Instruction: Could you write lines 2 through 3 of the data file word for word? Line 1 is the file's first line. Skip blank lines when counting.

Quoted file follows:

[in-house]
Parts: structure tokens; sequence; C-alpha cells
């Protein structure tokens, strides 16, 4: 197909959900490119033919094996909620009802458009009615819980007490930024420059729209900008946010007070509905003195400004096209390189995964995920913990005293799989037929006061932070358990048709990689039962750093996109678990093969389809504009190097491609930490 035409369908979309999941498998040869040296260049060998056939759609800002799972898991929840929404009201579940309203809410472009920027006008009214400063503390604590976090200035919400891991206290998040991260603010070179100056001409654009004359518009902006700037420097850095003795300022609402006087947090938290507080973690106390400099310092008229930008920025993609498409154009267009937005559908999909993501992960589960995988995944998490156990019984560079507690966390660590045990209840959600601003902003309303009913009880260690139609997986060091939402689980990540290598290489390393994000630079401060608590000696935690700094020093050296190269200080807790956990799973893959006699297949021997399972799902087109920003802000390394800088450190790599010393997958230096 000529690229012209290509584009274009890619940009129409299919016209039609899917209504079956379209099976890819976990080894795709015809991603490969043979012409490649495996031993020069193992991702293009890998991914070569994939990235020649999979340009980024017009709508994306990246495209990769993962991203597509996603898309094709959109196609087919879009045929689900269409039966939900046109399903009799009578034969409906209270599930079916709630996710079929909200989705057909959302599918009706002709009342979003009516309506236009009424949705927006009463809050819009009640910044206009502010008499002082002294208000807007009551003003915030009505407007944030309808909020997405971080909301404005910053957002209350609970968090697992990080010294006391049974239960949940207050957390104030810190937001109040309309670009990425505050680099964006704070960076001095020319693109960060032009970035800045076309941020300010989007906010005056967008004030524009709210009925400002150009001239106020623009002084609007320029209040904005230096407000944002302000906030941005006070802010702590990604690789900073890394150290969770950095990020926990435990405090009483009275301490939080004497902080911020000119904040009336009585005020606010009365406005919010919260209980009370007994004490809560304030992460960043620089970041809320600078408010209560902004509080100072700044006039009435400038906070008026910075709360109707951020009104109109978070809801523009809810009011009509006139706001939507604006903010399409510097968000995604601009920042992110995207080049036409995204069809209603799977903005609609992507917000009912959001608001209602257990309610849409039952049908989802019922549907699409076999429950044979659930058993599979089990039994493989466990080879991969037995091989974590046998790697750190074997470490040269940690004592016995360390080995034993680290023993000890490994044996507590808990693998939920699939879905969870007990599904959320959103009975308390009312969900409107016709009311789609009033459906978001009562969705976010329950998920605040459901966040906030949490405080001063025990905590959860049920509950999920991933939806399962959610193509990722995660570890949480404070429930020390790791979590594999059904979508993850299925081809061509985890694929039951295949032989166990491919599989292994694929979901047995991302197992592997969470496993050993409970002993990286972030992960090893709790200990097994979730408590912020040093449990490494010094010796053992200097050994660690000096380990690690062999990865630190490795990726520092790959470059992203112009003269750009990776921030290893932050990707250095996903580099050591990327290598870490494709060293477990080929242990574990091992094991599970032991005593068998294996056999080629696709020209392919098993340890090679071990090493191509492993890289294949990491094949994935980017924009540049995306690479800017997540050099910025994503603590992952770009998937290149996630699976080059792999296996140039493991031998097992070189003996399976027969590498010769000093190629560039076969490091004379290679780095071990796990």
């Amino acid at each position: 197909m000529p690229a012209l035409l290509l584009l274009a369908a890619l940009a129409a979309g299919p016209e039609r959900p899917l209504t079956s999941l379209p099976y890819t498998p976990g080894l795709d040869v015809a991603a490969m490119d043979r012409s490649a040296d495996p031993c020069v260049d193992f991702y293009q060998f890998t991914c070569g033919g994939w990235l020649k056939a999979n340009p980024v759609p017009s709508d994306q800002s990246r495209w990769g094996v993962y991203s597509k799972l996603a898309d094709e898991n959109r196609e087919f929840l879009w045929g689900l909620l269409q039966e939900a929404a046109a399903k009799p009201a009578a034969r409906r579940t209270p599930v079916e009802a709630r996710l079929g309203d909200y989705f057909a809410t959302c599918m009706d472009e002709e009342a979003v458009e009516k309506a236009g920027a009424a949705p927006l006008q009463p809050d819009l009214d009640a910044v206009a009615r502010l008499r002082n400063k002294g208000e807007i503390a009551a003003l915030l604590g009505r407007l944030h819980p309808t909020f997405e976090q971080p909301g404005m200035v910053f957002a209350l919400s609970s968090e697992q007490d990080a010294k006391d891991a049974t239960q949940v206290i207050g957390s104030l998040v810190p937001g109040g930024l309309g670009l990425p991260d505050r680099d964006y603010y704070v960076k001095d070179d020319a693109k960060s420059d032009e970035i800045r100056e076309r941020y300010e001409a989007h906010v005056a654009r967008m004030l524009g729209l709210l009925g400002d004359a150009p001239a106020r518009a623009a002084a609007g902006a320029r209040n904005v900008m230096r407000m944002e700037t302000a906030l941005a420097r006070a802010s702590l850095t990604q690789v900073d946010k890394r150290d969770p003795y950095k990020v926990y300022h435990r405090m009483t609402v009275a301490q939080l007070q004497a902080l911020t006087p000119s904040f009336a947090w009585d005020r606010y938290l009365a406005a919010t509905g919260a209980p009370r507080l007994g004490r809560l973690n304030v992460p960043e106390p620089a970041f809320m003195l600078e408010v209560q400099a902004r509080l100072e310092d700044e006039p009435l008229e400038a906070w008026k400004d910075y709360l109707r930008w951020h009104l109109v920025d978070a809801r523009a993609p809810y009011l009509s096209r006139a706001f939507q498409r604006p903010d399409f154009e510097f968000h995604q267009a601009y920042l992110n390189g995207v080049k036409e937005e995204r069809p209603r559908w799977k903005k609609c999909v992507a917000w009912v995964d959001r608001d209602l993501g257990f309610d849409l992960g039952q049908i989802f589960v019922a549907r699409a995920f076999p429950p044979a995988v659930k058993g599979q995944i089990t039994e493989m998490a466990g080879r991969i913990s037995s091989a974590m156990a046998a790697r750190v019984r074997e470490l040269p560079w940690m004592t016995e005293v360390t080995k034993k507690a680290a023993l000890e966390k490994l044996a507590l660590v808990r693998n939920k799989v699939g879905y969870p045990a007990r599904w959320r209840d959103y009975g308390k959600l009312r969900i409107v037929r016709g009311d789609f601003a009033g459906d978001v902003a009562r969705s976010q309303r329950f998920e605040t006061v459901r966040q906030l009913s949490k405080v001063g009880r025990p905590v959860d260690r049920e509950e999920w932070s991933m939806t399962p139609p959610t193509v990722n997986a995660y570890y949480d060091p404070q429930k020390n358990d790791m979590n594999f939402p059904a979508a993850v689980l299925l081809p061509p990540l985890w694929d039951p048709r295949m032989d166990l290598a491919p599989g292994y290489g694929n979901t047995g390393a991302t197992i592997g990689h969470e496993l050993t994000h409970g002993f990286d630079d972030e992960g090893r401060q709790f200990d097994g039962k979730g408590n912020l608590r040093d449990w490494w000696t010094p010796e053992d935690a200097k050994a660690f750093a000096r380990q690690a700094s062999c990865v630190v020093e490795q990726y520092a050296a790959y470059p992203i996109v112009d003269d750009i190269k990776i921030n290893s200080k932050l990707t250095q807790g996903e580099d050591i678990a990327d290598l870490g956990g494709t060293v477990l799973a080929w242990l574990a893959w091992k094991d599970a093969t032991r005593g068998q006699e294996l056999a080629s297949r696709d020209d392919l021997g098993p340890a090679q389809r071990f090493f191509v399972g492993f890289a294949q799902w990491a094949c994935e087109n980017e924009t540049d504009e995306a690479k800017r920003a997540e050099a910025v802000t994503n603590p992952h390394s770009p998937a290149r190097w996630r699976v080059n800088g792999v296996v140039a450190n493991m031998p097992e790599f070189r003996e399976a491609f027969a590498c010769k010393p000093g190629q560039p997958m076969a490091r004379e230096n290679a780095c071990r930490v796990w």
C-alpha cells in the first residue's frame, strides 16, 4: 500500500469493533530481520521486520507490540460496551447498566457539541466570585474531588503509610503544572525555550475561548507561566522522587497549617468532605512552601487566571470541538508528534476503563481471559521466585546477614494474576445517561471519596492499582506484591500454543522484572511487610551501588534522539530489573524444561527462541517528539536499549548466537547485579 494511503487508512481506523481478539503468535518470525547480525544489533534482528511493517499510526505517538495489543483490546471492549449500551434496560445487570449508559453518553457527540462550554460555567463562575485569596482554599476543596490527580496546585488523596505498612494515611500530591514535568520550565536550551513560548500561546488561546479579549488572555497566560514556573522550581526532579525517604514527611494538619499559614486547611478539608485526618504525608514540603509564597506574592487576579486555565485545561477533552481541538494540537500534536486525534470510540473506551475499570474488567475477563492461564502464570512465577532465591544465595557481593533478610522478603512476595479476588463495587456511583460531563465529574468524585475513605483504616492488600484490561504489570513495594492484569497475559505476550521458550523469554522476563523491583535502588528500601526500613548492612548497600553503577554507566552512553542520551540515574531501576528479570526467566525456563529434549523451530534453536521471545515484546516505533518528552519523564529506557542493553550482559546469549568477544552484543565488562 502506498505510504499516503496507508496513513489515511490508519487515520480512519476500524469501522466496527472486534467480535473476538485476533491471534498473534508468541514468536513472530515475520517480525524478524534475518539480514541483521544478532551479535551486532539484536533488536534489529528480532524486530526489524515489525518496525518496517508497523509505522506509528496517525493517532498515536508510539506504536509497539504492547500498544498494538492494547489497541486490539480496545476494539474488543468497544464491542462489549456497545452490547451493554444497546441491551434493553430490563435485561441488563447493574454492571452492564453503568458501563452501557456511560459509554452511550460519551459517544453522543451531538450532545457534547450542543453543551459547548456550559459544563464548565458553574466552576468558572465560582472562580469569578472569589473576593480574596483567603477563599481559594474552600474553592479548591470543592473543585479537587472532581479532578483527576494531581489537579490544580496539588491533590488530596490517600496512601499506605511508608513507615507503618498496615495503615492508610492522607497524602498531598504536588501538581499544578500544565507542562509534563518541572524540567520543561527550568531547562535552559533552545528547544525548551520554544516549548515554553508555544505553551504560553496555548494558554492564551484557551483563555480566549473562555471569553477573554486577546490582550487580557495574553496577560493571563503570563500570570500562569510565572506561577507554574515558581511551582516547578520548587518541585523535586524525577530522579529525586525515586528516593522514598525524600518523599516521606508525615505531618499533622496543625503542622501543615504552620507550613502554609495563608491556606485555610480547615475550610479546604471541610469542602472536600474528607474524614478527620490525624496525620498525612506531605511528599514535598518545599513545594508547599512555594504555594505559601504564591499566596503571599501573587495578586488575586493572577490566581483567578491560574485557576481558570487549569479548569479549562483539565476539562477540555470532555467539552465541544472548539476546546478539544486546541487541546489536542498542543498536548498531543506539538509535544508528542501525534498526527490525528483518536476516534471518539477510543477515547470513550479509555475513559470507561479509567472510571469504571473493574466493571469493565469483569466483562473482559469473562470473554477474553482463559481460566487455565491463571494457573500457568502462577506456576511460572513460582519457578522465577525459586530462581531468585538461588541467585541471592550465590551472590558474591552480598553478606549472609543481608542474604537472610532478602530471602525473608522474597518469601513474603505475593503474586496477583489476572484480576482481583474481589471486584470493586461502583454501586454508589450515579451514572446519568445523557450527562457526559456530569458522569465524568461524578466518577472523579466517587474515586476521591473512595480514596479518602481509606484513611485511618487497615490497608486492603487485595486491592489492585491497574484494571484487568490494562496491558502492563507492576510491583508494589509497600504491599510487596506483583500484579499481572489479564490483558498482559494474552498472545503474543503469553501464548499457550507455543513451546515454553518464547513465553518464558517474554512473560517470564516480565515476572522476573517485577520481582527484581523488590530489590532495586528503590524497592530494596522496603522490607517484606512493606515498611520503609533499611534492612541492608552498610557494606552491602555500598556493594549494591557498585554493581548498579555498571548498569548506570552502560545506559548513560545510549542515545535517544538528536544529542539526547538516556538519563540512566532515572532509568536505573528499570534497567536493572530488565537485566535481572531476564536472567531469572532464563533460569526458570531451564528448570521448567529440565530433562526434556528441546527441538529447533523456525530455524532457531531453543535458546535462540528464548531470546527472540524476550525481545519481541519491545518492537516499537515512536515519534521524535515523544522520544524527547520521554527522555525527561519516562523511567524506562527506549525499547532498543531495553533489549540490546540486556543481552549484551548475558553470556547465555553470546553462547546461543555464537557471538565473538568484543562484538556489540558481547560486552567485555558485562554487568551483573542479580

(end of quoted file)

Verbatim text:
Parts: structure tokens; sequence; C-alpha cells
């Protein structure tokens, strides 16, 4: 197909959900490119033919094996909620009802458009009615819980007490930024420059729209900008946010007070509905003195400004096209390189995964995920913990005293799989037929006061932070358990048709990689039962750093996109678990093969389809504009190097491609930490 035409369908979309999941498998040869040296260049060998056939759609800002799972898991929840929404009201579940309203809410472009920027006008009214400063503390604590976090200035919400891991206290998040991260603010070179100056001409654009004359518009902006700037420097850095003795300022609402006087947090938290507080973690106390400099310092008229930008920025993609498409154009267009937005559908999909993501992960589960995988995944998490156990019984560079507690966390660590045990209840959600601003902003309303009913009880260690139609997986060091939402689980990540290598290489390393994000630079401060608590000696935690700094020093050296190269200080807790956990799973893959006699297949021997399972799902087109920003802000390394800088450190790599010393997958230096 000529690229012209290509584009274009890619940009129409299919016209039609899917209504079956379209099976890819976990080894795709015809991603490969043979012409490649495996031993020069193992991702293009890998991914070569994939990235020649999979340009980024017009709508994306990246495209990769993962991203597509996603898309094709959109196609087919879009045929689900269409039966939900046109399903009799009578034969409906209270599930079916709630996710079929909200989705057909959302599918009706002709009342979003009516309506236009009424949705927006009463809050819009009640910044206009502010008499002082002294208000807007009551003003915030009505407007944030309808909020997405971080909301404005910053957002209350609970968090697992990080010294006391049974239960949940207050957390104030810190937001109040309309670009990425505050680099964006704070960076001095020319693109960060032009970035800045076309941020300010989007906010005056967008004030524009709210009925400002150009001239106020623009002084609007320029209040904005230096407000944002302000906030941005006070802010702590990604690789900073890394150290969770950095990020926990435990405090009483009275301490939080004497902080911020000119904040009336009585005020606010009365406005919010919260209980009370007994004490809560304030992460960043620089970041809320600078408010209560902004509080100072700044006039009435400038906070008026910075709360109707951020009104109109978070809801523009809810009011009509006139706001939507604006903010399409510097968000995604601009920042992110995207080049036409995204069809209603799977903005609609992507917000009912959001608001209602257990309610849409039952049908989802019922549907699409076999429950044979659930058993599979089990039994493989466990080879991969037995091989974590046998790697750190074997470490040269940690004592016995360390080995034993680290023993000890490994044996507590808990693998939920699939879905969870007990599904959320959103009975308390009312969900409107016709009311789609009033459906978001009562969705976010329950998920605040459901966040906030949490405080001063025990905590959860049920509950999920991933939806399962959610193509990722995660570890949480404070429930020390790791979590594999059904979508993850299925081809061509985890694929039951295949032989166990491919599989292994694929979901047995991302197992592997969470496993050993409970002993990286972030992960090893709790200990097994979730408590912020040093449990490494010094010796053992200097050994660690000096380990690690062999990865630190490795990726520092790959470059992203112009003269750009990776921030290893932050990707250095996903580099050591990327290598870490494709060293477990080929242990574990091992094991599970032991005593068998294996056999080629696709020209392919098993340890090679071990090493191509492993890289294949990491094949994935980017924009540049995306690479800017997540050099910025994503603590992952770009998937290149996630699976080059792999296996140039493991031998097992070189003996399976027969590498010769000093190629560039076969490091004379290679780095071990796990």